August 13, 2019; Atlanta Journal-Constitution
Stacey Abrams will not be a presidential candidate in 2020. She won’t be running for the US Senate, either. Instead, as she announced at the International Union of Painters and Allied Trades convention in Las Vegas this week, she will expand her voter protection efforts in 20 battleground states.
“My mission is to make sure that no one has to go through in 2020 what we had to go through in 2018,” Abrams says.
Observers speculate that she might have her eye on the Georgia governor’s office in 2022—an office she narrowly lost to Brian Kemp amid voting irregularities. Kemp was, at the time, the top election official in the state. Last November, we noted the tactics launched to oppose her candidacy: “stomach-turning, racist robocalls” and “obvious ploys by her sitting-secretary-of-state opponent to manipulate and suppress the vote.”
“My best value add in the primaries will be doing the work of fighting voter suppression,” notes Abrams. “We have to make certain that every eligible American can cast a ballot in 2020—and that work has to start now.”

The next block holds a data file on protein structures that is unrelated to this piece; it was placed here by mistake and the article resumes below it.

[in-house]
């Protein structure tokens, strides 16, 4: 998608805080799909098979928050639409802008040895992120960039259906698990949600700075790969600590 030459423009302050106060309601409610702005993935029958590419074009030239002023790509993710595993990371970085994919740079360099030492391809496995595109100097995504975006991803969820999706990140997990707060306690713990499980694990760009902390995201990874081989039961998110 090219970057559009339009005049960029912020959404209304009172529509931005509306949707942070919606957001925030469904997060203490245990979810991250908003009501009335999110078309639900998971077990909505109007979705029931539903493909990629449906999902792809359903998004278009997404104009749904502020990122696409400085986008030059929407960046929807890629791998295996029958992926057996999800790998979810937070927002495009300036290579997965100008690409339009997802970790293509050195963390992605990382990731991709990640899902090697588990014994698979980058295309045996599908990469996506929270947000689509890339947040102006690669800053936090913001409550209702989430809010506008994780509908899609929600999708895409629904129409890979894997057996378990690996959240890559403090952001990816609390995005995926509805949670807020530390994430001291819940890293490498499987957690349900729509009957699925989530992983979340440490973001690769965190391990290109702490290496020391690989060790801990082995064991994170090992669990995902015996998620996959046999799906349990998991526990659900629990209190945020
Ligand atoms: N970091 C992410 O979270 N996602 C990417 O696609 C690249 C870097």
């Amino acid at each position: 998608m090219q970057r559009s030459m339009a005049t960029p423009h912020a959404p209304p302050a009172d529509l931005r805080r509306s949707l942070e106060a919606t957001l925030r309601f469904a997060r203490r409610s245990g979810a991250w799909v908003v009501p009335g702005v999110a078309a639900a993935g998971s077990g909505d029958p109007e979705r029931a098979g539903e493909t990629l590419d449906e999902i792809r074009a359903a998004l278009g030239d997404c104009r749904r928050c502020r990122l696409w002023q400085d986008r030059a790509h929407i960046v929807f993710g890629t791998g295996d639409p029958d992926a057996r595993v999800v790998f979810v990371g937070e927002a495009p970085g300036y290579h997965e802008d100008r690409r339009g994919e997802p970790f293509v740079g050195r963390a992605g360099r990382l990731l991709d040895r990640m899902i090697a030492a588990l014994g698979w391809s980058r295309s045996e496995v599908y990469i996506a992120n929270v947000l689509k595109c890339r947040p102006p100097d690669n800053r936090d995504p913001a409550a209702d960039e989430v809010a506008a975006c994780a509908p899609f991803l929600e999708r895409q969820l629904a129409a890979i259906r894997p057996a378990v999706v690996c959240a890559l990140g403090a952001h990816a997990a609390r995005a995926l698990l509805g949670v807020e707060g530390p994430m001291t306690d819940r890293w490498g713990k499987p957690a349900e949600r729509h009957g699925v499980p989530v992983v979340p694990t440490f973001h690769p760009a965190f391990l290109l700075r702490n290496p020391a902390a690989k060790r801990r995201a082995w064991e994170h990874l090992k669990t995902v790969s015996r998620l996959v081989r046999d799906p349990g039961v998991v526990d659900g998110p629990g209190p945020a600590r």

Abrams has been clear she wants to run for high government office again, and she has retained a very high profile since her loss; as the Atlanta Journal-Constitution reports, “Since the midterm, she’s nabbed the coveted assignment to rebut the State of the Union, landed prestigious speaking engagements before sold-out crowds and sold a spate of books that helped her repay debts.” She’s also been profiled just in the last week in Vogue and the New Yorker.
But right now, she is laser-focused on Fair Fight, the voter protection political action committee she is expanding.
“I am here to tell you I’m also not the governor of the state of Georgia—because you can fight hard, but it doesn’t mean you’re going to get the victory in the end,” said Abrams, whose remarks were interrupted by several ovations. “My job is to be the voice of those who don’t think they are heard.”—Ruth McCambridge